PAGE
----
Links for 6-30-2016

Links for 6-29-2016

  • Cause of Action is still digging into the IRS targeting scandal, and they’ve uncovered clear evidence that Lois Lerner violated federal law when she turned taxpayer records over to the Department of Justice. Eliana Johnson writes:

    The transfer of information at Lerner’s request came to light during a congressional investigation in 2014. What we know now, thanks to additional documents unearthed in years-long litigation by the good-government group Cause of Action, is that Lerner almost certainly broke the law when she transferred the documents. That casts a new light on the Justice Department’s decision last year not to prosecute Lerner, who had become the face of the IRS’s ham-handed effort to crack down on right-leaning groups, but against whom a criminal case might have been difficult to build.

  • Stephen Dinan writes that the Benghazi report is an illustration of Congress’ inability to oversee the executive branch:

    Despite repeated subpoenas and official requests for interviews or documents, the committee said the State Department obfuscated, the Defense Department misled, the CIA stalled, and President Obama himself refused to cooperate, prolonging the congressional probe and leaving investigators without the information they needed.

    Officials also repeatedly agreed to turn over information to Congress only if lawmakers treated it as classified, even though the administration had never made a formal determination that the information needed to be kept secret, the probe concluded.

    And there was little Congress could do to press its case, said Republicans on the Select Committee on Benghazi, who said Capitol Hill should change the laws to punish officials who refuse to cooperate with official probes.

  • Darryl Glenn won Colorado’s Republican primary for U.S. Senate; he was endorsed by Ted Cruz and Mike Lee, among others. Glenn will face incumbent Michael Bennet in November.

  • There’s another reason Donald Trump won’t release his tax returns: He has virtually no record of recent charitable giving – other than the $1 million for veterans that the media badgered him into coughing up.

  • Last month a Russian Federal Security Service officer on guard outside the U.S. embassy in Moscow beat up an American diplomat:

    This previously unreported attack occurred just steps from the entrance to the U.S. Embassy complex, which is located in the Presnensky District in Moscow’s city center. After being tackled by the FSB guard, the diplomat suffered a broken shoulder, among other injuries. He was eventually able to enter the embassy and was then flown out of Russia to receive urgent medical attention, administration officials confirmed to me. He remains outside of Russia.

  • Someone – most likely ISIS – detonated a car bomb in the Kurdish-held Syrian town of Tel Abyad, killing at least five people.

  • Marine Le Pen predicts what’s likely to happen after the Brexit vote:

    Brexit may not have been the first cry of hope, but it may be the people’s first real victory. The British have presented the union with a dilemma it will have a hard time getting out of. Either it allows Britain to sail away quietly and thus runs the risk of setting a precedent: The political and economic success of a country that left the European Union would be clear evidence of the union’s noxiousness. Or, like a sore loser, the union makes the British pay for their departure by every means possible and thus exposes the tyrannical nature of its power. Common sense points toward the former option. I have a feeling Brussels will choose the latter.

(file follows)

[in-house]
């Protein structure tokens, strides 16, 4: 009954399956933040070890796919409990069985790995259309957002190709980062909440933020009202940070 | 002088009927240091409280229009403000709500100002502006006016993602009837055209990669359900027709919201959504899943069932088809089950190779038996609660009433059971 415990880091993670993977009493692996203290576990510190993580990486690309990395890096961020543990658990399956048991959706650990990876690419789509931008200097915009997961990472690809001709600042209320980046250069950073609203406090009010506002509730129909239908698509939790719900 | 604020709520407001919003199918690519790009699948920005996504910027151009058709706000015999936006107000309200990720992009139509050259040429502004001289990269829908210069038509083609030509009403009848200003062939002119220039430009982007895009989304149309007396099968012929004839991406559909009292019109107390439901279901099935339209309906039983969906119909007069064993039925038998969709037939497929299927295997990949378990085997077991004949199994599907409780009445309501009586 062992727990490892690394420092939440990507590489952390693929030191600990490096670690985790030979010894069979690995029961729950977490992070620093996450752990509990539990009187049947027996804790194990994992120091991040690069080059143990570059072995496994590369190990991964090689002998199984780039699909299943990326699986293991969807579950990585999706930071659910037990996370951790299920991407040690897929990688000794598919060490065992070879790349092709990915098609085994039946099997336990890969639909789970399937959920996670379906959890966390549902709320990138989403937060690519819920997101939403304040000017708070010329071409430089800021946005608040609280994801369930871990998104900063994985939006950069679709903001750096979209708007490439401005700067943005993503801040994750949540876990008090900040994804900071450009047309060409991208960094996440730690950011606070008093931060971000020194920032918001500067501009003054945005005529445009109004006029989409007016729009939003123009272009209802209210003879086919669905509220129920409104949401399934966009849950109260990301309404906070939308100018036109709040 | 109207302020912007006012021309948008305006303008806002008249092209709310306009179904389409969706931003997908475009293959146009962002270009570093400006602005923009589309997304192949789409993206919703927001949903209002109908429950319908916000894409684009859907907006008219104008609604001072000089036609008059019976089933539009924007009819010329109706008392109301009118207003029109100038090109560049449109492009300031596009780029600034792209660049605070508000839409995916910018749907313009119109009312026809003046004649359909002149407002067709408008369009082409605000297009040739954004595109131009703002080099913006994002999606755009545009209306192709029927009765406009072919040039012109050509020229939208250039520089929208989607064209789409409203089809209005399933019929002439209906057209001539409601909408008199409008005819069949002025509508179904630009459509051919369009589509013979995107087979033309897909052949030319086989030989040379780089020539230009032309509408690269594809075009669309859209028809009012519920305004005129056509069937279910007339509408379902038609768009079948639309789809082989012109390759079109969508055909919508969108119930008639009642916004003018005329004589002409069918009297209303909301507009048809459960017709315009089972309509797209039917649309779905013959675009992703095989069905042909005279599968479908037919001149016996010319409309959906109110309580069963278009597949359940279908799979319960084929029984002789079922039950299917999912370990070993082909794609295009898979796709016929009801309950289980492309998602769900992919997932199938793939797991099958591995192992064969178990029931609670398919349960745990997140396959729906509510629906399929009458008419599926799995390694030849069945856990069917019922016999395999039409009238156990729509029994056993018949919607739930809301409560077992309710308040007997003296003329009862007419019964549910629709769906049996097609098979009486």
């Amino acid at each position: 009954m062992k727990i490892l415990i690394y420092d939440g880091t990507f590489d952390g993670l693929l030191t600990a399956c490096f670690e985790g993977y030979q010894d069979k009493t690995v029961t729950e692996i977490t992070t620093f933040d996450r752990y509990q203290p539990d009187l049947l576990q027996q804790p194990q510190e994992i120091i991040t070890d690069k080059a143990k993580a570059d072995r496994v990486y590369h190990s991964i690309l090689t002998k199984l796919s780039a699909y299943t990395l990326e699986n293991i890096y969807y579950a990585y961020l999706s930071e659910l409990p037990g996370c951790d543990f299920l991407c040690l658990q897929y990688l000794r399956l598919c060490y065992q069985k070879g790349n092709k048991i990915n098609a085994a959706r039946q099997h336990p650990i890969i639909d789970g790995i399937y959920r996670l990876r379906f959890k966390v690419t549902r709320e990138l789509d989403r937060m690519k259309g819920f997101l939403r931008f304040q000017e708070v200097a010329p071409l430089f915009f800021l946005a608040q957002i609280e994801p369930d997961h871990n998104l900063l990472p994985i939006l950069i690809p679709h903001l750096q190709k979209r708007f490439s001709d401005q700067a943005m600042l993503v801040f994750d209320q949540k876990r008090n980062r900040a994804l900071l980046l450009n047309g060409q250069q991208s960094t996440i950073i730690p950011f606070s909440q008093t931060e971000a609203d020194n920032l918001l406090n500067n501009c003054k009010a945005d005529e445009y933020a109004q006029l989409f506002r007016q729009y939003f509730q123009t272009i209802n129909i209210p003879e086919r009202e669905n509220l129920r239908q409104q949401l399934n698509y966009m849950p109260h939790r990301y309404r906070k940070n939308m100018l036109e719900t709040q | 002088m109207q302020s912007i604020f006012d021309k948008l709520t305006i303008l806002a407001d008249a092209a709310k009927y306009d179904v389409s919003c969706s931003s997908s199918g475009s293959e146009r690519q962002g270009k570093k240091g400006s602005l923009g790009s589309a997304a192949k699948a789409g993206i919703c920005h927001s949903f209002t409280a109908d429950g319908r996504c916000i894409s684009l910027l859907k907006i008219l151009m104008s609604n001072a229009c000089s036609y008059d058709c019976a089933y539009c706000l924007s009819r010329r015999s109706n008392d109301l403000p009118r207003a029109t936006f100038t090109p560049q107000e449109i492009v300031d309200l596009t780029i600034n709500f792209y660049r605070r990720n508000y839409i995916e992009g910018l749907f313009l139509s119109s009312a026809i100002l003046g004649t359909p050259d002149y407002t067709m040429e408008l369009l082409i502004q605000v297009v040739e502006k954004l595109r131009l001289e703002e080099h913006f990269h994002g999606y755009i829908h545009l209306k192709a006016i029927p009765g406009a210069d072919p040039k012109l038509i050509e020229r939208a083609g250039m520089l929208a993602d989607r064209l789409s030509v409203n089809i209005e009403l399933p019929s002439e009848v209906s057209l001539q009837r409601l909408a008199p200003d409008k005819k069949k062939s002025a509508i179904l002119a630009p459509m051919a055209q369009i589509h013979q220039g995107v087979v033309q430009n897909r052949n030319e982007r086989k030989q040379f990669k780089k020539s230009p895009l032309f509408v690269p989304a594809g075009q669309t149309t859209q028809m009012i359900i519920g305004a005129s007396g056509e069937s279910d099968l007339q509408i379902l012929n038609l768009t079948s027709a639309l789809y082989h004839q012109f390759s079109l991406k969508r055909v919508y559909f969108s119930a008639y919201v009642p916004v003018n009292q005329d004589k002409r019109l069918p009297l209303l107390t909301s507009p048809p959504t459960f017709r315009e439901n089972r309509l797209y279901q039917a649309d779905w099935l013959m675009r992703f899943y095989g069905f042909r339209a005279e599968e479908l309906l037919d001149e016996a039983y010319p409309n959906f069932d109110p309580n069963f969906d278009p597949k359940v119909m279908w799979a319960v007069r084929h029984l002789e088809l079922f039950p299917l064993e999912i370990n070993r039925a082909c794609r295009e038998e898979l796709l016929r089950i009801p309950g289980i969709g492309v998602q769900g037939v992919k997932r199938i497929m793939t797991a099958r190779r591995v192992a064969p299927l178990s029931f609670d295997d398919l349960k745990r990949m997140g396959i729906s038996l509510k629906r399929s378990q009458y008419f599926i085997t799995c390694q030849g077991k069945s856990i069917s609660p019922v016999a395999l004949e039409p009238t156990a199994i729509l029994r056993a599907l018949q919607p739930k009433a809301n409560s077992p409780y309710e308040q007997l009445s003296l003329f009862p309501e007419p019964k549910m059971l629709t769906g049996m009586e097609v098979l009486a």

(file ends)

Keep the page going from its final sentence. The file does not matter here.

• Under a consent decree Volkswagen will spend $10 billion to fix or buy cars with its emissions test-cheating diesel engine. The federal government and California are extracting another $4.7 billion from the company for pet projects:

    Under the Justice Department deal, VW will provide $2 billion over 10 years to fund programs directed by California and EPA to promote construction of electric vehicle charging infrastructure, development of zero-emission ride-sharing fleets and other efforts to boost sales of cars that do not burn petroleum.

    VW also agreed to put up $2.7 billion over three years to enable government and tribal agencies to replace old buses or to fund infrastructure to reduce diesel emissions.

    There’s also a $600 million settlement with 44 other U.S. states, the District of Columbia, and Puerto Rico.

Links for 6-28-2016

Links for 6-27-2016

  • The U.S. Supreme Court voted 5–3 to overturn aspects of a Texas abortion law, stating that requiring abortion clinics to meet the same standards as ambulatory surgical centers and requiring abortionists to have admitting privileges at a nearby hospital amounts to an “undue burden.” Of course the court decided this case in its capacity as National Medical Board, one of eight points in Clarence Thomas’ dissent called out by Bre Payton. The most important point in Thomas’ dissent comes at the end:

    Today’s decision will prompt some to claim victory, just as it will stiffen opponents’ will to object. But the entire Nation has lost something essential. The majority’s embrace of a jurisprudence of rights-specific exceptions and balancing tests is “a regrettable concession of defeat—an acknowledgement that we have passed the point where ‘law,’ properly speaking, has any further application.”

    In Kevin Williamson’s less elevated language, it’s all Calvinball – the left wing of the court wanted a particular outcome and spewed words onto paper to arrive at that outcome, the law (or logic) be damned. Given this, it’s stupid for right wingers to consider whether a conservative nominee to the Supreme Court would be an originalist – if you want to win decisions, you need an unthinking right wing legal zombie to counterweight an unthinking left wing legal zombie. And when all the zombies balance out, we can burn the whole thing down because the rule of law doesn’t matter anymore.

  • Former Texas State Senator Wendy Davis is overjoyed at the prospect of killing more babies.

  • The U.S. Supreme Court vacated the corruption convictions of former Virginia Governor Bob McDonnell. Prosecutors may choose to try McDonnell again.